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Hasbro Lawsuit Against Scrabulous D-R-O-P-P-E-D

December 16, 2008 10:53 AM
by Anne Szustek
Hasbro is dropping its lawsuit against the creators of the Scrabble copycat Scrabulous, which was especially popular on Facebook. So what’s next for the game and its fans?

Hasbro Abandons Scrabulous Lawsuit

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Hasbro officially dropped its lawsuit against popular Facebook Scrabble clone “Scrabulous” Friday, according to court documents from U.S. District Court in New York.

It is unclear why the toymaker dropped the case, or what will happen to the Facebook application that was taken offline after Hasbro filed a copyright infringement lawsuit against in July. R.J. Softwares, the Calcutta-based company founded by the brothers behind the Scrabulous Facebook application, have consented not to use the name “Scrabulous” and have since offered other word games for use on the social networking site.

Electronic Arts, who owns the U.S. and Canada online rights for Scrabble, launched its own Facebook version of the game soon before Hasbro filed its lawsuit. It never garnered the same popular acclaim as Scrabulous, however, as evidenced by its 8,900 daily users, compared to the 49,000-odd members of Facebook group “Save Scrabulous.”

“Perhaps Hasbro is also backing off because of the major backlash against the company from avid Scrabulous fans,” writes tech blog VentureBeat. “As of today, Scrabble Beta has a whopping 1.3 out of 5 star rating based on 581 reviews. But more likely, Hasbro is happy to avoid drawn-out and expensive litigation. Because lawsuits are F-U-N.”

Arguably the most well-known of the newer R.J. Softwares games is Wordscraper, which went live days after Scrabulous was taken offline. But that game has not achieved the same user numbers as did Scrabulous.

Background: Scrabble vs. Scrabulous

Calcutta-based software creators Rajat and Jayant Agarwalla, both Scrabble aficionados, developed Scrabulous when their favorite online version of the game began to charge users. The brothers first launched a Web site for their version, but the game’s popularity surged when they released it as a Facebook application.

The week of Jan. 19, Hasbro, the U.S. owners of Scrabble, sent a letter to Facebook asking that the social networking site remove the Scrabulous application. "Save Scrabulous" Facebook groups popped up in response.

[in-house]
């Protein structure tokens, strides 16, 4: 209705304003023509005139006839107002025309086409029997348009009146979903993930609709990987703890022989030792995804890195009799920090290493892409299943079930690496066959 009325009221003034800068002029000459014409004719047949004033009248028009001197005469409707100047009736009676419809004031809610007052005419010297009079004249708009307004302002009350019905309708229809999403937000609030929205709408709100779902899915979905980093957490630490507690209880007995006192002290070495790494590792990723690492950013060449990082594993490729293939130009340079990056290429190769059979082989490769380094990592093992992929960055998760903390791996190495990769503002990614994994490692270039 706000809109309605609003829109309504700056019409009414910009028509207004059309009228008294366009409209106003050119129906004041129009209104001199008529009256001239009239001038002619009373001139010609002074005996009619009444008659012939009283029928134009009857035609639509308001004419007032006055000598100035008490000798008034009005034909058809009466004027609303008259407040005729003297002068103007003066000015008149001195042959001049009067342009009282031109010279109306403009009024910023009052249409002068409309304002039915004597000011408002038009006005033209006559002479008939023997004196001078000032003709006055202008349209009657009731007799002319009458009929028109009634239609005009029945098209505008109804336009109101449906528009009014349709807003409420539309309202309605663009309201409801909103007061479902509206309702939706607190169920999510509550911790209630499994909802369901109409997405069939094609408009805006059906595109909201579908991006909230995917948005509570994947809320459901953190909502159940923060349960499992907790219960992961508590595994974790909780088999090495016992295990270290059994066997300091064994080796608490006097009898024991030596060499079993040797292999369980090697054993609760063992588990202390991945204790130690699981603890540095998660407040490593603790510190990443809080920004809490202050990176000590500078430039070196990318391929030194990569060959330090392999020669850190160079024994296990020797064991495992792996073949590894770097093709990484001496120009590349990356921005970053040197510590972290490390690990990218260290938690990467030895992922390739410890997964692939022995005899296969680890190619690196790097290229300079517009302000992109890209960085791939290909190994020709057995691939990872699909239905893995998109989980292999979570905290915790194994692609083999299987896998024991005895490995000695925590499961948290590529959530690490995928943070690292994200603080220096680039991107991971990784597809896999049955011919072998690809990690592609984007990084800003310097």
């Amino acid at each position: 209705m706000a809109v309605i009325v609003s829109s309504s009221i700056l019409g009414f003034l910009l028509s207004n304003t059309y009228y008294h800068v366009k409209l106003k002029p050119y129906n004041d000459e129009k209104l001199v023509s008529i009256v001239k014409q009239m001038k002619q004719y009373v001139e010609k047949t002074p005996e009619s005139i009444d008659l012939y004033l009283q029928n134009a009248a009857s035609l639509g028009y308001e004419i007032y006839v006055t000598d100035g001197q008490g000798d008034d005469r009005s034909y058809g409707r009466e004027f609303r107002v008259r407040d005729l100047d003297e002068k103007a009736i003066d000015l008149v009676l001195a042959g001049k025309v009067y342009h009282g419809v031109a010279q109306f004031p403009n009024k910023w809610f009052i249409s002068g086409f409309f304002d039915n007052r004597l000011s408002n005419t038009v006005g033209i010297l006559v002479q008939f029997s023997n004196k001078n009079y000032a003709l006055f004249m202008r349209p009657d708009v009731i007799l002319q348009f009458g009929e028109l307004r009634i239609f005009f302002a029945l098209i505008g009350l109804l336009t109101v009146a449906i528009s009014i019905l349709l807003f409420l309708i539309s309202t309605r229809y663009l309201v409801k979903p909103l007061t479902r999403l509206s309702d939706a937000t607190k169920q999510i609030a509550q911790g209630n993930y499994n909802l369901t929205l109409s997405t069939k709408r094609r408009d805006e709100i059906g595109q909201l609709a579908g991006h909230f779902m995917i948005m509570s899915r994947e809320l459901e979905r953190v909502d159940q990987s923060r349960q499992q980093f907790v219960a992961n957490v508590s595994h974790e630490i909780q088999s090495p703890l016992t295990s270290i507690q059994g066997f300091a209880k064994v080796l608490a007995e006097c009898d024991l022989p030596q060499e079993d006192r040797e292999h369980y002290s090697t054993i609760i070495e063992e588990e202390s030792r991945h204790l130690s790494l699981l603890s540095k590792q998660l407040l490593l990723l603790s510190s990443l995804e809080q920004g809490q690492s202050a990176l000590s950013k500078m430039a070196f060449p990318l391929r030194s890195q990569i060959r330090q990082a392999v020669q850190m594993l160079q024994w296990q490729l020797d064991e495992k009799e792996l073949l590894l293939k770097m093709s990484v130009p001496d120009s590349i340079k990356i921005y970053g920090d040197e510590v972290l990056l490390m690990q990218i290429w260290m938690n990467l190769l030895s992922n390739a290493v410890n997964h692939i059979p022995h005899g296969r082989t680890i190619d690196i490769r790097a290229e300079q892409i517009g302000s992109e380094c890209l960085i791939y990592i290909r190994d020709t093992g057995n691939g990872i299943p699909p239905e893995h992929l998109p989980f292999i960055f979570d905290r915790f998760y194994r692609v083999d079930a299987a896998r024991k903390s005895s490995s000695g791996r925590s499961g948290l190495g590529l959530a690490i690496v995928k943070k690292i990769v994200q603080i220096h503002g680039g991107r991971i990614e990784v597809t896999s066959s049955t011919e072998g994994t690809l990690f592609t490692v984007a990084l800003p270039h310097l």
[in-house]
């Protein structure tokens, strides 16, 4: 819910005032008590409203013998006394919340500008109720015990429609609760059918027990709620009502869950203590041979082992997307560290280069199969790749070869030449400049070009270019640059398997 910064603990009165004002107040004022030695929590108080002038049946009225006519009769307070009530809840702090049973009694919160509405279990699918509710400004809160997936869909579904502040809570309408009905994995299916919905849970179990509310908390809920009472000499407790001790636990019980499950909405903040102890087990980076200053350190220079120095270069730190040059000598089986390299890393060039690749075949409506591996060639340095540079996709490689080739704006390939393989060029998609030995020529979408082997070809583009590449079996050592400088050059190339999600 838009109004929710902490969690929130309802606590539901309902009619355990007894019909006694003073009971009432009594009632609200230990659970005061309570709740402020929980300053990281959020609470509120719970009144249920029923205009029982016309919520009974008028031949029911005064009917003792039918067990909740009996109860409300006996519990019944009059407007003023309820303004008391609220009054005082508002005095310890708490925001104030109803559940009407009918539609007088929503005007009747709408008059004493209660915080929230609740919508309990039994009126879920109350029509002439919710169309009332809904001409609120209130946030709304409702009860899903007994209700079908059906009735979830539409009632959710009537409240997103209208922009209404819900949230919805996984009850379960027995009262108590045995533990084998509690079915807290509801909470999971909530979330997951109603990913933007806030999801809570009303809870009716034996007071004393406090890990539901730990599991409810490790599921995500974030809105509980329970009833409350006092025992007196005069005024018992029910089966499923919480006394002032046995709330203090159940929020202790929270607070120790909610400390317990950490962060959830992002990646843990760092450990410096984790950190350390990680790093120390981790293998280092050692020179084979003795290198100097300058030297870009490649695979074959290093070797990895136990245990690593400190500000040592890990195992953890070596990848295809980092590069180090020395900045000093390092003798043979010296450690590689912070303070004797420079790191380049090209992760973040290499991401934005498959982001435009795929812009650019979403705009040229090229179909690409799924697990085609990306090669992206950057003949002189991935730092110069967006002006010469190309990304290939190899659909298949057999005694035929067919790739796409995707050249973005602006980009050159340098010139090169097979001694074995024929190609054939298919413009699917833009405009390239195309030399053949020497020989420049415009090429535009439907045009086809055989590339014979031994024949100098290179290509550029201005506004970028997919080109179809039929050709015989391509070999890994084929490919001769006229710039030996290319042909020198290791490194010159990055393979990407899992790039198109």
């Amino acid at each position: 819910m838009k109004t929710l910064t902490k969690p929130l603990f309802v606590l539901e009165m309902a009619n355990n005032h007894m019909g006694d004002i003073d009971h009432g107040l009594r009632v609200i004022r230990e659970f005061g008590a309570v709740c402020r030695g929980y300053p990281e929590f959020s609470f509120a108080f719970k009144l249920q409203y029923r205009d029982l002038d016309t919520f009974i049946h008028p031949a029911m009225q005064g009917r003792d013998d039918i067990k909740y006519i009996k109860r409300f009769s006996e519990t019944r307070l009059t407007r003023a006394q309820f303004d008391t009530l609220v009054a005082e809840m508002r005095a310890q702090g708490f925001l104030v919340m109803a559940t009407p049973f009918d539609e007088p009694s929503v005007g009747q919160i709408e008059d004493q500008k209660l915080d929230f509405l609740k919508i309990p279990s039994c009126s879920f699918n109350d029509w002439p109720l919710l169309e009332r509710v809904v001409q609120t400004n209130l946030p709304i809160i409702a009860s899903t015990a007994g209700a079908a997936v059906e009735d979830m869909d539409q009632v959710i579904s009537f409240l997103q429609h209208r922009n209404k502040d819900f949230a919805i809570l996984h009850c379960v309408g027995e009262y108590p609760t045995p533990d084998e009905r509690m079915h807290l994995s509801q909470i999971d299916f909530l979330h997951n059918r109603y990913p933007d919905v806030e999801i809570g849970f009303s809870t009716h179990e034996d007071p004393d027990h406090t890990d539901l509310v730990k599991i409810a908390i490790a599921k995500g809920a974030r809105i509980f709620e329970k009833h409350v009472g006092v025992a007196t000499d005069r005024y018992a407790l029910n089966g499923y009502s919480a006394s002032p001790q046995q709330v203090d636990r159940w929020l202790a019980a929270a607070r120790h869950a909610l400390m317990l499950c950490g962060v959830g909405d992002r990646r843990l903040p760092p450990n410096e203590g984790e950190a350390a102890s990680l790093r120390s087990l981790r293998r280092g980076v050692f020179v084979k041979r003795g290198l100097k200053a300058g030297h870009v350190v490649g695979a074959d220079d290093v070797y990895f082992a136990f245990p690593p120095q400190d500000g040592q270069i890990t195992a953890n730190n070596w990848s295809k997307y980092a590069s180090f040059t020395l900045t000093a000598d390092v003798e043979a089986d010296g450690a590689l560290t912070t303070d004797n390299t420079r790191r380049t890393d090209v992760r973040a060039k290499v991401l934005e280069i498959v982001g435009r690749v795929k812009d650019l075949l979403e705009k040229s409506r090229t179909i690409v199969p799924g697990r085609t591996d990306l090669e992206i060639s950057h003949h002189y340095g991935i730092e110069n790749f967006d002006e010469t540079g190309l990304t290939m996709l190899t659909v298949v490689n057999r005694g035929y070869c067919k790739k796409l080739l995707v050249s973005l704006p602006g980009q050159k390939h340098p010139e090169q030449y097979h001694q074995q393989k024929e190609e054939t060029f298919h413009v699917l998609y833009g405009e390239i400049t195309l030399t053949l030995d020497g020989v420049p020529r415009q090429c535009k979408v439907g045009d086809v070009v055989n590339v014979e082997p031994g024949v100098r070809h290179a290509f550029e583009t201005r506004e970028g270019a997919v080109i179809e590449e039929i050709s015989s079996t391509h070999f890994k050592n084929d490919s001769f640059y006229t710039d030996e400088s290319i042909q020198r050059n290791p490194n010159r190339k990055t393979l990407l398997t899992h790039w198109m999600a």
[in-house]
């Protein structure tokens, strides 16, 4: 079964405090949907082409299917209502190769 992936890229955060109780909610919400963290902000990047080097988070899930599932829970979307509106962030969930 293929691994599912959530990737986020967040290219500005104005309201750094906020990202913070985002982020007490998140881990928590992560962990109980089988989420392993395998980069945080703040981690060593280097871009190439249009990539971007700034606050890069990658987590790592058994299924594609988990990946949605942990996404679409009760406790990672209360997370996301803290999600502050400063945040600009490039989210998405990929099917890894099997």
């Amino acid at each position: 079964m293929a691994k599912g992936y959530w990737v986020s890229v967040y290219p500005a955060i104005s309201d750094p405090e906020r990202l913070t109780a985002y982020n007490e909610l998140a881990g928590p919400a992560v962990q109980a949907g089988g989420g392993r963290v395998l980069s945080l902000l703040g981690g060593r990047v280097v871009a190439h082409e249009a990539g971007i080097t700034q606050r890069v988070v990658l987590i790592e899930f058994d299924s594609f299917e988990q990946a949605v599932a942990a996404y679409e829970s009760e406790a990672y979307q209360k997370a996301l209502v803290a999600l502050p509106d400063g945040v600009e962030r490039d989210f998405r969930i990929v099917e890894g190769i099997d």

Jayant Agarwalla was quoted on Fortune magazine’s Techland blog saying, “I’m not sure why Hasbro actually picked on this,” noting that there are numerous online versions of Scrabble, including the one that provided inspiration for his own.

The main difference is that Scrabulous was getting some 512,000 hits per day. On July 24, Hasbro filed a copyright infringement lawsuit against the Jayarwalla brothers.

Mark Blecher, Hasbro general manager for digital gaming, told Time magazine in July that “Scrabulous is in obvious copyright infringement under the Digital Millennium Copyright Act (DMCA), which is enforceable in the U.S. and Canada, and that Hasbro has also sued for damages, attorney fees and profits from Scrabulous.” Mattel, which owns the overseas rights to Scrabble, filed a similar lawsuit in India.

And the timing might not have been arbitrary: Electronic Arts, which owns the U.S. and Canadian online rights for Scrabble, released a beta version for Facebook in July that Time magazine called “slow and clunky.” Rumors circulated in March that RealNetworks was looking to purchase Scrabulous. But instead of partnering with the Scrabulous creators, RealNetworks opted to release “Scrabble by Mattel,” available only to Facebook users outside of the United States and Canada.

Opinion & Analysis: Was a lawsuit the right move for Hasbro?

But was a lawsuit really the most strategic business move during the Internet age? Sophie Heawood of The Independent noted in January that many Scrabulous players have purchased the Scrabble board game after developing a cyber-addiction to the lexical puzzle.

And Fortune’s Josh Quittner said if he were Hasbro and noticed someone developing an electronic version of one of his games, “Once it got to scale, I’d sweep in and take it over.”

Caroline McCarthy, social networking blogger at CNet, wrote in January that, despite the protests of procrastinating workers and students everywhere, Hasbro has a point: “Scrabulous really does mirror Scrabble letter-for-letter: the ‘Rules of Scrabulous’ section of Scrabulous’ FAQ even redirects to the Wikipedia page for Scrabble.”
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